Temporal Trends, Temperature Dependence, and Relative Reactivity of Atmospheric Polycyclic Aromatic Hydrocarbons

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Temporal Trends, Temperature Dependence, and Relative Reactivity of Atmospheric Polycyclic Aromatic Hydrocarbons. / Dimashki, M; Lim, LH; Harrison, Roy; Harrad, Stuart.

In: Environmental Science and Technology, Vol. 35, 01.01.2001, p. 2264-2267.

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@article{8b93a5a1b09742ffa87a8aa011def6f2,
title = "Temporal Trends, Temperature Dependence, and Relative Reactivity of Atmospheric Polycyclic Aromatic Hydrocarbons",
abstract = "Atmospheric polycyclic aromatic hydrocarbon (PAH) concentrations have declined appreciably between 1992 and 1997 at an urban background site in Birmingham, U.K. In contrast, no decline is evident in the city center between 1994 and 1997. Although most PAHs display statistically significant negative correlation with temperature, so does NOx, for which traffic (a nonseasonal activity) is the major source, and for which the negative correlation with temperature reflects seasonal boundary layer depth variations. When concentrations of PAHs divided by NOx were plotted against temperature, no significant relationship was detected for any PAH, except fluorene, phenanthrene, and fluoranthene. For these PAHs, the relationship was positive, suggesting volatilization from surfaces may be appreciable. For samples collected simultaneously at the city center and urban background sites, greater negative temperature-dependence was observed at the latter location. Although this may be partly due to the fact that the enhanced reactivity of PAHs at higher temperatures exerts a greater influence at sites more distant from emissions; the dichotomy in temperature-dependent behavior and temporal trends may also be due to city center concentrations being {"}buffered{"} by volatilization from surfaces to a greater extent than those at the urban background site.",
author = "M Dimashki and LH Lim and Roy Harrison and Stuart Harrad",
year = "2001",
month = jan,
day = "1",
doi = "10.1021/es000232y",
language = "English",
volume = "35",
pages = "2264--2267",
journal = "Environmental Science and Technology",
issn = "1382-3124",
publisher = "American Chemical Society",

}

RIS

TY - JOUR

T1 - Temporal Trends, Temperature Dependence, and Relative Reactivity of Atmospheric Polycyclic Aromatic Hydrocarbons

AU - Dimashki, M

AU - Lim, LH

AU - Harrison, Roy

AU - Harrad, Stuart

PY - 2001/1/1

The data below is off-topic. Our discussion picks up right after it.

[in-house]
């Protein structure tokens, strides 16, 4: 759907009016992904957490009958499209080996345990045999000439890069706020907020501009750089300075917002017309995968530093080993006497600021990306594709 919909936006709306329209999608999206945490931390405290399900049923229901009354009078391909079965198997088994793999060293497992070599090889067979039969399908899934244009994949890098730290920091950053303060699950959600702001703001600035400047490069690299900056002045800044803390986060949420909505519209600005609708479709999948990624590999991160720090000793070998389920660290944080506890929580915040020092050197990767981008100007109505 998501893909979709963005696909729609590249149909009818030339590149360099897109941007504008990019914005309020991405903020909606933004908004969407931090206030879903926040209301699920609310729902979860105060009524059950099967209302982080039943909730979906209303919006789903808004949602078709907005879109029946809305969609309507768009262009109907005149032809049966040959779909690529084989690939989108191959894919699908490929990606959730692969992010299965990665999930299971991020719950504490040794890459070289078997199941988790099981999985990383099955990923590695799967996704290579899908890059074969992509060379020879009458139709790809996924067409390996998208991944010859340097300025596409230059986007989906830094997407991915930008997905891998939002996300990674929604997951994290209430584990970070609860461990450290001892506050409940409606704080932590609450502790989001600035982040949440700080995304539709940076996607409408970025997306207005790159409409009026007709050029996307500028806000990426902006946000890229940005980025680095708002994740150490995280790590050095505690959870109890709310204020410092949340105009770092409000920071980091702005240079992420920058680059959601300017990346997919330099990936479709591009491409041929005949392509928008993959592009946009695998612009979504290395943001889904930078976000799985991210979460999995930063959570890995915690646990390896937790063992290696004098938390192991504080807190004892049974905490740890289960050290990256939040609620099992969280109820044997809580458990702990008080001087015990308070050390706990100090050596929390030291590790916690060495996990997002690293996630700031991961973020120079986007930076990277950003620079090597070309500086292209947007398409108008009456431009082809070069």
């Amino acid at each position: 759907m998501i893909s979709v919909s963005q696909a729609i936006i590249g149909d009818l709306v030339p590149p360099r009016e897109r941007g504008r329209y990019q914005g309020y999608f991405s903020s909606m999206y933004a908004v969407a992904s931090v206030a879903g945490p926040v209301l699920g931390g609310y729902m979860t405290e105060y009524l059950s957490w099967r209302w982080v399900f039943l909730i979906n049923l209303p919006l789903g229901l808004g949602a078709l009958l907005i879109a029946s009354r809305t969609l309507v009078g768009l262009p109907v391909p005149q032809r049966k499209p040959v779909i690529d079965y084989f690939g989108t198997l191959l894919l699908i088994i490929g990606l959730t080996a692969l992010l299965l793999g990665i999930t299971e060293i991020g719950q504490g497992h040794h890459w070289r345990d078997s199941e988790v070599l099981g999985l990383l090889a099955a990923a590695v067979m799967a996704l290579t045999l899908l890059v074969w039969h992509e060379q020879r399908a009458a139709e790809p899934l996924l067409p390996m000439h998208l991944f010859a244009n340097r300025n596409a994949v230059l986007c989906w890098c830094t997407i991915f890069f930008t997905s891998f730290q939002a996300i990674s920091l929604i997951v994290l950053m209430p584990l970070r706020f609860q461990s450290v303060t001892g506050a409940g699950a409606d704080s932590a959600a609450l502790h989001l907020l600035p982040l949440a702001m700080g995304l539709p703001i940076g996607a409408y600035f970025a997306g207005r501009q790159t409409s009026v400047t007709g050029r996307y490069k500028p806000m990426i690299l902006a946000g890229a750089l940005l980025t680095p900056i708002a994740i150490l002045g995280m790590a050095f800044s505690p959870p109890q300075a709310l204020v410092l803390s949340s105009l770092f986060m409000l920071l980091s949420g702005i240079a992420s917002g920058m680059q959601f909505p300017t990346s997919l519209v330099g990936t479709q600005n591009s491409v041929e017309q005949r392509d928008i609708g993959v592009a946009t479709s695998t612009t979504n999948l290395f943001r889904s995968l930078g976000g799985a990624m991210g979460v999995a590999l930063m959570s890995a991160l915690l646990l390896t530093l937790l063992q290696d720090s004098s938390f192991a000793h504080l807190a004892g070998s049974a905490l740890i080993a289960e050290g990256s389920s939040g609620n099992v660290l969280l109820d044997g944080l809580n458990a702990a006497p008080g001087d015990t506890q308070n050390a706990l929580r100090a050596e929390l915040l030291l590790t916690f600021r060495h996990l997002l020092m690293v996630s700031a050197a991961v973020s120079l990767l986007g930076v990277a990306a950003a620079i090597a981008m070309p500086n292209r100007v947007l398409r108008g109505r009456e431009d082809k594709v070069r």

Y1 - 2001/1/1

N2 - Atmospheric polycyclic aromatic hydrocarbon (PAH) concentrations have declined appreciably between 1992 and 1997 at an urban background site in Birmingham, U.K. In contrast, no decline is evident in the city center between 1994 and 1997. Although most PAHs display statistically significant negative correlation with temperature, so does NOx, for which traffic (a nonseasonal activity) is the major source, and for which the negative correlation with temperature reflects seasonal boundary layer depth variations. When concentrations of PAHs divided by NOx were plotted against temperature, no significant relationship was detected for any PAH, except fluorene, phenanthrene, and fluoranthene. For these PAHs, the relationship was positive, suggesting volatilization from surfaces may be appreciable. For samples collected simultaneously at the city center and urban background sites, greater negative temperature-dependence was observed at the latter location. Although this may be partly due to the fact that the enhanced reactivity of PAHs at higher temperatures exerts a greater influence at sites more distant from emissions; the dichotomy in temperature-dependent behavior and temporal trends may also be due to city center concentrations being "buffered" by volatilization from surfaces to a greater extent than those at the urban background site.

AB - Atmospheric polycyclic aromatic hydrocarbon (PAH) concentrations have declined appreciably between 1992 and 1997 at an urban background site in Birmingham, U.K. In contrast, no decline is evident in the city center between 1994 and 1997. Although most PAHs display statistically significant negative correlation with temperature, so does NOx, for which traffic (a nonseasonal activity) is the major source, and for which the negative correlation with temperature reflects seasonal boundary layer depth variations. When concentrations of PAHs divided by NOx were plotted against temperature, no significant relationship was detected for any PAH, except fluorene, phenanthrene, and fluoranthene. For these PAHs, the relationship was positive, suggesting volatilization from surfaces may be appreciable. For samples collected simultaneously at the city center and urban background sites, greater negative temperature-dependence was observed at the latter location. Although this may be partly due to the fact that the enhanced reactivity of PAHs at higher temperatures exerts a greater influence at sites more distant from emissions; the dichotomy in temperature-dependent behavior and temporal trends may also be due to city center concentrations being "buffered" by volatilization from surfaces to a greater extent than those at the urban background site.

UR - http://www.scopus.com/inward/record.url?scp=0035356922&partnerID=8YFLogxK

U2 - 10.1021/es000232y

DO - 10.1021/es000232y

M3 - Article

C2 - 11414029

VL - 35

SP - 2264

EP - 2267

JO - Environmental Science and Technology

JF - Environmental Science and Technology

SN - 1382-3124

ER -